Last week, rumors came out that Warner Bros. is planning to have UFC bantamweight champion Ronda Rousey star in two upcoming movie projects. Not only would she play a lead role in the forthcoming Entourage film, but she would also be set to star in what could become a series of movies based on the Brad Thor novel Athena Project. These two new reported roles are in addition to Rousey's previous engagements to have roles in the next Expendables and Fast and Furious installments.
It is easy to see why Hollywood has become so smitten with Rousey. In a film landscape generally devoid of female action stars, Rousey has mega-star potential with a rare combination of toughness, personality and good looks. The appeal is clear to tie in Rousey's movie appearances with successful, buzzworthy appearances in the octagon.
For an example, look no further than Rousey's most recent UFC appearance. In a much hyped-bout, Rousey successfully defended her UFC bantamweight title against rival Miesha Tate in dominant fashion in the co-main event of UFC 168. It was her eighth win in as many fights, all by armbar. If that did not give Rousey enough attention, her actions after the fight only brought more eyes to her when she openly refused to shake Tate's hand as sign of the bad blood between the two. Between her dominance and attitude, Rousey left no doubt that she is a bona fide star.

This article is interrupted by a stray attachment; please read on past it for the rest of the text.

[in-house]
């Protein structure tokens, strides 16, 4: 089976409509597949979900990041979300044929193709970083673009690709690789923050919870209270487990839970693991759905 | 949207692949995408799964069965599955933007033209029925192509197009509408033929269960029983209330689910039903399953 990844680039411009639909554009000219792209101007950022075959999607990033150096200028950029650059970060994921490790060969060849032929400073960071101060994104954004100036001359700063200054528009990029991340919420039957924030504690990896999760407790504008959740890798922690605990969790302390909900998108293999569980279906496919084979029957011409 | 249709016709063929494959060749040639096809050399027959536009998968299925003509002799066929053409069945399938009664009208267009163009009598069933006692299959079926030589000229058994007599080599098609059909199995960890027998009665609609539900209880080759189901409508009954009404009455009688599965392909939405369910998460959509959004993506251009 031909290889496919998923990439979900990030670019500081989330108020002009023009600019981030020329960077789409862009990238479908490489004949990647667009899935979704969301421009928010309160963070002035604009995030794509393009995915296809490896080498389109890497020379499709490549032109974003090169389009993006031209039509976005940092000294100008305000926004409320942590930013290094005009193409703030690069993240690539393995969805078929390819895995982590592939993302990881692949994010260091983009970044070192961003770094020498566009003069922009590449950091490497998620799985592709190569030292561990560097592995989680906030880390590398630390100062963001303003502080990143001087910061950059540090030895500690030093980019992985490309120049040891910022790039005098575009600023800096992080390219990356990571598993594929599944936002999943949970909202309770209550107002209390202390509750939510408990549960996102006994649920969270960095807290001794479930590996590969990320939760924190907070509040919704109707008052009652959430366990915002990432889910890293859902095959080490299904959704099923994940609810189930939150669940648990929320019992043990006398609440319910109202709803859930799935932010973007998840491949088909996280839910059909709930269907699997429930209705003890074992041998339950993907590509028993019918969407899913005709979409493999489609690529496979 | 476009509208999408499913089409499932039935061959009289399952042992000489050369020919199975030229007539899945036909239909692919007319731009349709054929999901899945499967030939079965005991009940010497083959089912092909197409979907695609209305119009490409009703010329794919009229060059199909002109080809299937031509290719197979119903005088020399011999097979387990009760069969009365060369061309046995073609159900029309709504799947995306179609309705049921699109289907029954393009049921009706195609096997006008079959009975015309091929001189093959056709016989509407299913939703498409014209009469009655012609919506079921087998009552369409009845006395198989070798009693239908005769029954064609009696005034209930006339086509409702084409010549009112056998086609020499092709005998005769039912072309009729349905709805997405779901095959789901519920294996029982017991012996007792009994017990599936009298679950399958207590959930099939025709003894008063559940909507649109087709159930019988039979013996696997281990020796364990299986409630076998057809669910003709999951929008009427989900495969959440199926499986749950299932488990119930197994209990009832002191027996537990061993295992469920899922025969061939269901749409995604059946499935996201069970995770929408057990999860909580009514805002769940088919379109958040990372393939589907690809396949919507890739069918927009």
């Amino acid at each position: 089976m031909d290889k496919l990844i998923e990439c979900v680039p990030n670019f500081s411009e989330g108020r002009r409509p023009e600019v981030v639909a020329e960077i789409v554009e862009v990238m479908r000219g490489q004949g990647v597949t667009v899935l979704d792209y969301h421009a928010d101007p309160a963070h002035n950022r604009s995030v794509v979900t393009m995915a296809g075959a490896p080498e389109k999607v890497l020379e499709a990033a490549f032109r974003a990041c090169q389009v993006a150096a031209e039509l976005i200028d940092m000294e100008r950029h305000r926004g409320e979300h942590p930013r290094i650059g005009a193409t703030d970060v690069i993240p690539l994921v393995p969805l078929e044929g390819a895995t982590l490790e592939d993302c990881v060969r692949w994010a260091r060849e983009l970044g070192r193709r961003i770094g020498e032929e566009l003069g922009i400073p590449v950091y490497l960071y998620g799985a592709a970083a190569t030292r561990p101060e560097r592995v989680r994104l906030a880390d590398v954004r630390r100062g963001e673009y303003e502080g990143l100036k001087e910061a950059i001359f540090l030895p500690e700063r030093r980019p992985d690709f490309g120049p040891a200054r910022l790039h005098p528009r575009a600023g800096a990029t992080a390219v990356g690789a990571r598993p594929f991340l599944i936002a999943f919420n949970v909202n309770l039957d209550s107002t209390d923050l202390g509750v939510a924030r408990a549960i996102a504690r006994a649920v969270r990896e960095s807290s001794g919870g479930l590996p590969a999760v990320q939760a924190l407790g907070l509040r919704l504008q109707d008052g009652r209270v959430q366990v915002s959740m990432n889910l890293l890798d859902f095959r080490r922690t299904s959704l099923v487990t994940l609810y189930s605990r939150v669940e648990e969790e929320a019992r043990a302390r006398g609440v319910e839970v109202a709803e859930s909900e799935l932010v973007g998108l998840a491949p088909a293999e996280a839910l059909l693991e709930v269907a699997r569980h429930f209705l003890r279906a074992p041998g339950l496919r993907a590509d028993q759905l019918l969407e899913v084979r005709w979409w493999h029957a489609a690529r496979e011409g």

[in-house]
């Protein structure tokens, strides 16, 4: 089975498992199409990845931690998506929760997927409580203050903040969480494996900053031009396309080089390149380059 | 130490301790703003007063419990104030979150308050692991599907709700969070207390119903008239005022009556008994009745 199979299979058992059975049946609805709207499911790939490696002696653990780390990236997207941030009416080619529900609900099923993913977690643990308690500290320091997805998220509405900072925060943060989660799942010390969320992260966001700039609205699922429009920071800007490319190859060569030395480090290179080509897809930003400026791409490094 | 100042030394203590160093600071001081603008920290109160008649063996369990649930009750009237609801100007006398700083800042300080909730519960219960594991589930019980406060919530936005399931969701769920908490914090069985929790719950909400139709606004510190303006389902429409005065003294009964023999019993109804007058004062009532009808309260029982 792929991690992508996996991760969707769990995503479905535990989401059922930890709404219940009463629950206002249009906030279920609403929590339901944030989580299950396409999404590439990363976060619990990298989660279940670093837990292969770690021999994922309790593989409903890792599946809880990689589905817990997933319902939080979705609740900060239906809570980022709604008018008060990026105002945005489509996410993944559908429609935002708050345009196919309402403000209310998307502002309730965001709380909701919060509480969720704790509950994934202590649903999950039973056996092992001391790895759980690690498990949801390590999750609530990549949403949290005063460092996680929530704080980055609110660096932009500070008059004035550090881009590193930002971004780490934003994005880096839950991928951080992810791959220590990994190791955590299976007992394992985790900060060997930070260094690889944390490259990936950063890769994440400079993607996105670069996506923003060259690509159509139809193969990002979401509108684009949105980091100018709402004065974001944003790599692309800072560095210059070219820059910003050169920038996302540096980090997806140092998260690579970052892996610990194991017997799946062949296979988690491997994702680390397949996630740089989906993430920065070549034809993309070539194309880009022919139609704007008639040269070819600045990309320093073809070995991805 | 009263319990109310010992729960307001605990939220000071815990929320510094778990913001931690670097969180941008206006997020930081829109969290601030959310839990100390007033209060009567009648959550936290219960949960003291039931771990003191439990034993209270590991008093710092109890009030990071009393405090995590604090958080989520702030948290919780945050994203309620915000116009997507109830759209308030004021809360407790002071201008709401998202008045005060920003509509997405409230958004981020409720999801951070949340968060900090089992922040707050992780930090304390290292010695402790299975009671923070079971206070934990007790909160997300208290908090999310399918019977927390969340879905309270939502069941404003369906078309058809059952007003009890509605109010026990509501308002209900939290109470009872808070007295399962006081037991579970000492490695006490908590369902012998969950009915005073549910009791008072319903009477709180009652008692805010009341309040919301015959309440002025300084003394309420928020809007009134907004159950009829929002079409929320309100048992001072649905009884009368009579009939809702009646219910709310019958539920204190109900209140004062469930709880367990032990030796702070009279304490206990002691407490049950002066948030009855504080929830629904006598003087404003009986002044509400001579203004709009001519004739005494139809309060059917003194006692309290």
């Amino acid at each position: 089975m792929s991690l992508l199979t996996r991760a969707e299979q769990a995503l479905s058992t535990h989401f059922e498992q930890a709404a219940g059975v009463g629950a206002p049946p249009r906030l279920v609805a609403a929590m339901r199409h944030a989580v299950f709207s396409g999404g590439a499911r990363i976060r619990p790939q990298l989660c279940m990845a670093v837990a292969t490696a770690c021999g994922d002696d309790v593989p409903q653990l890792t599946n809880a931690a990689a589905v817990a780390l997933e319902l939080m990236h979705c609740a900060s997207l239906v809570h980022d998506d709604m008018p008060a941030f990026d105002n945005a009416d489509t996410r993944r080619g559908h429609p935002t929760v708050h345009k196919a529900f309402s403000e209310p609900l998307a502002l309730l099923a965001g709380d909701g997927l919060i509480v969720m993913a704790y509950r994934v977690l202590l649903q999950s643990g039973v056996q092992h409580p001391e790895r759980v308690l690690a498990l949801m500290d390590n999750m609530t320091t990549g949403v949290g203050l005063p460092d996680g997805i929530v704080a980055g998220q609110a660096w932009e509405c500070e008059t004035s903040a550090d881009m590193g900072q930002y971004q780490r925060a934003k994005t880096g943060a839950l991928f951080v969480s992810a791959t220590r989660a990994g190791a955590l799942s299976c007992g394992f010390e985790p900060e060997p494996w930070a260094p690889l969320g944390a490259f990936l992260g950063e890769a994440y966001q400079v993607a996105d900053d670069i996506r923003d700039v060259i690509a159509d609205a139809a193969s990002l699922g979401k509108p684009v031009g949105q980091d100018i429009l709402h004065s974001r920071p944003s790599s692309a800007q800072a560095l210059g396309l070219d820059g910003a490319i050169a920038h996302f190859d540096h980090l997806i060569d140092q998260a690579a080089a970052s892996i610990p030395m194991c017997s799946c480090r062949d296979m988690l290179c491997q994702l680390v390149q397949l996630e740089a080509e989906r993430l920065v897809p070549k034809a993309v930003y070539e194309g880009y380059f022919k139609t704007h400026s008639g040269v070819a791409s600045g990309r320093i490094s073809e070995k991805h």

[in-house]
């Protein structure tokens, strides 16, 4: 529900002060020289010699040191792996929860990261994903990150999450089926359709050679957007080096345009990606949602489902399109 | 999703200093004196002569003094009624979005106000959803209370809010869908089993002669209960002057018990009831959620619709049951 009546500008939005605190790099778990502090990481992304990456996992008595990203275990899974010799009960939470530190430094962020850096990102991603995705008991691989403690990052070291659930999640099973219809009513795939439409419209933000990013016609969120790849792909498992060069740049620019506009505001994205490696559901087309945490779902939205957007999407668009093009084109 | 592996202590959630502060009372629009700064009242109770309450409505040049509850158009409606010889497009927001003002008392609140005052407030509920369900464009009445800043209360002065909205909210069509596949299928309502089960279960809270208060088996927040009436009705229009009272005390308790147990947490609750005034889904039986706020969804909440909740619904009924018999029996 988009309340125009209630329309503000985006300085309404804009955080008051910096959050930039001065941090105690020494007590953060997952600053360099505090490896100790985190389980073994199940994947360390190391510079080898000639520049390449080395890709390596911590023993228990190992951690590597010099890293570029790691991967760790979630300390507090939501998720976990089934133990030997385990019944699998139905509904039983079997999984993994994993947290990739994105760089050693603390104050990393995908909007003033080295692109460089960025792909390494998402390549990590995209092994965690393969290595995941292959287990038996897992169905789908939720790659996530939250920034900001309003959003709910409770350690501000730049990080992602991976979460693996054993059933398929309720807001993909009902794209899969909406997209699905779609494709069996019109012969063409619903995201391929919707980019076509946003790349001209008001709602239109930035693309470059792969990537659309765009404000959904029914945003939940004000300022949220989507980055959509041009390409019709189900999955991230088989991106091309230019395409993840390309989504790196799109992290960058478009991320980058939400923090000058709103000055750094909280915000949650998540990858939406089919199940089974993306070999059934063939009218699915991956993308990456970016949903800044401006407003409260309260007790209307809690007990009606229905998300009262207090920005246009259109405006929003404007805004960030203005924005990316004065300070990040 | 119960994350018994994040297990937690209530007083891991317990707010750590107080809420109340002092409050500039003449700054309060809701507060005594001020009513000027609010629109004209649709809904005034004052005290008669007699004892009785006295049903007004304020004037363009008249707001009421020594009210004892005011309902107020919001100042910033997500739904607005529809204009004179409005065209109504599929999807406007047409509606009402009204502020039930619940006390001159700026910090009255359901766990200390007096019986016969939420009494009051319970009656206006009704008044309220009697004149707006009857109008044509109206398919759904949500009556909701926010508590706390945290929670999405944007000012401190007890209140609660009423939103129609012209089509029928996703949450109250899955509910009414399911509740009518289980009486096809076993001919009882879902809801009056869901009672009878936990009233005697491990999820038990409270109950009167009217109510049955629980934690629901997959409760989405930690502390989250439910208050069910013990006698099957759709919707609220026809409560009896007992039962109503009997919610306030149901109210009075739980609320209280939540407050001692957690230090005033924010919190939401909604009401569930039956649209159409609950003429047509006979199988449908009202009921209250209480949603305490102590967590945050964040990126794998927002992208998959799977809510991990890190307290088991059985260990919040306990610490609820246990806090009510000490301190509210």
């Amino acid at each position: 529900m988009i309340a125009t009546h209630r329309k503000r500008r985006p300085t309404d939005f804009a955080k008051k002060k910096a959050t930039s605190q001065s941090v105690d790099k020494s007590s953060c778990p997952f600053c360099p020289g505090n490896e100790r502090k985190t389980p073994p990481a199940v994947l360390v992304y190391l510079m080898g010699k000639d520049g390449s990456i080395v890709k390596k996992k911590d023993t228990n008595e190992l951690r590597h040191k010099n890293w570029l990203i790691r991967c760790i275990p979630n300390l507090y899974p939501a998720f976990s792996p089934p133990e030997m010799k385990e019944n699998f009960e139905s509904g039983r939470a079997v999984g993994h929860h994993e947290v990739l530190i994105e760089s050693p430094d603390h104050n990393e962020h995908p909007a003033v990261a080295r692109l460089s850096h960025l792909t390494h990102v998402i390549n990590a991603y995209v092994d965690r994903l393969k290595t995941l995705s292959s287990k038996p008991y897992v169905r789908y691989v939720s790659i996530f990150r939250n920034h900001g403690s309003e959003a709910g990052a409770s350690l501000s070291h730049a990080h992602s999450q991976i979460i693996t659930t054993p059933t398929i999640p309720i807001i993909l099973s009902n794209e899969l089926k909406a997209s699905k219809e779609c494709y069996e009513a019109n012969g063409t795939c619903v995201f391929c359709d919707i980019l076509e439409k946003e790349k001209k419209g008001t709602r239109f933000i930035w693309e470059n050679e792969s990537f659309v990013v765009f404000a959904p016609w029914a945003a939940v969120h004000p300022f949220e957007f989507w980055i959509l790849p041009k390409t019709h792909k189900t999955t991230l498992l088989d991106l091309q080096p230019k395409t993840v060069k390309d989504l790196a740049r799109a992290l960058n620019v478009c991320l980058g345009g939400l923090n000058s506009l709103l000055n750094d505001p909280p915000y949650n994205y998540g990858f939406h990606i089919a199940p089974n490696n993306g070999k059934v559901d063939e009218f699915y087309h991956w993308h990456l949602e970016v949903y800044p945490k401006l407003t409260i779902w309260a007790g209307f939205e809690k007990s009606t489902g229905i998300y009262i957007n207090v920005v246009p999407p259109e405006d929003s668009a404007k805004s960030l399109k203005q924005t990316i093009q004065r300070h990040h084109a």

That is why it makes sense for Hollywood to try to latch on. The snowball effect from winning big fights and appearing in successful action movies will only grow her fan base, leading to even more and bigger opportunities. However, all of this presupposes one thing: that she keeps on winning. If instead she moves back towards the middle of the pack in the bantamweight division with a couple of losses, it is easy to see her quickly drifting out of the mainstream eye both in the octagon and out of it.
This raises a clear question: what happens if Rousey does lose? Considering what may be at stake in terms of her Hollywood career, it is conceivable that she could decide to walk away from MMA upon a loss to keep it from turning into the streak that could ruin her status as a marketable commodity.
Regardless of how impossible it may seem now, there is some precedent for Rousey walking away while in her prime. Former Strikeforce featherweight champion and "it" woman of MMA Gina Carano left the sport in 2009 after suffering her first career loss in dominant fashion to Christiane Justino. While it is easy to say that Rousey's background and motivation would make her less likely to walk away than Carano, a bad loss may be enough to do just that if it means risking future Hollywood pay days.
The next chance for Rousey to suffer defeat comes in the main event of this month's UFC 170 against Sara McMann. Like Rousey, McMann enters undefeated in her MMA career and with an Olympic pedigree. While Rousey nonetheless enters the fight as a heavy favorite to retain her title, McMann should provide some challenges with her wrestling that Rousey has not yet faced. When taken with the fact that Rousey may only be one poor streak away from abandoning the octagon for Hollywood, it makes fight a can't-miss event.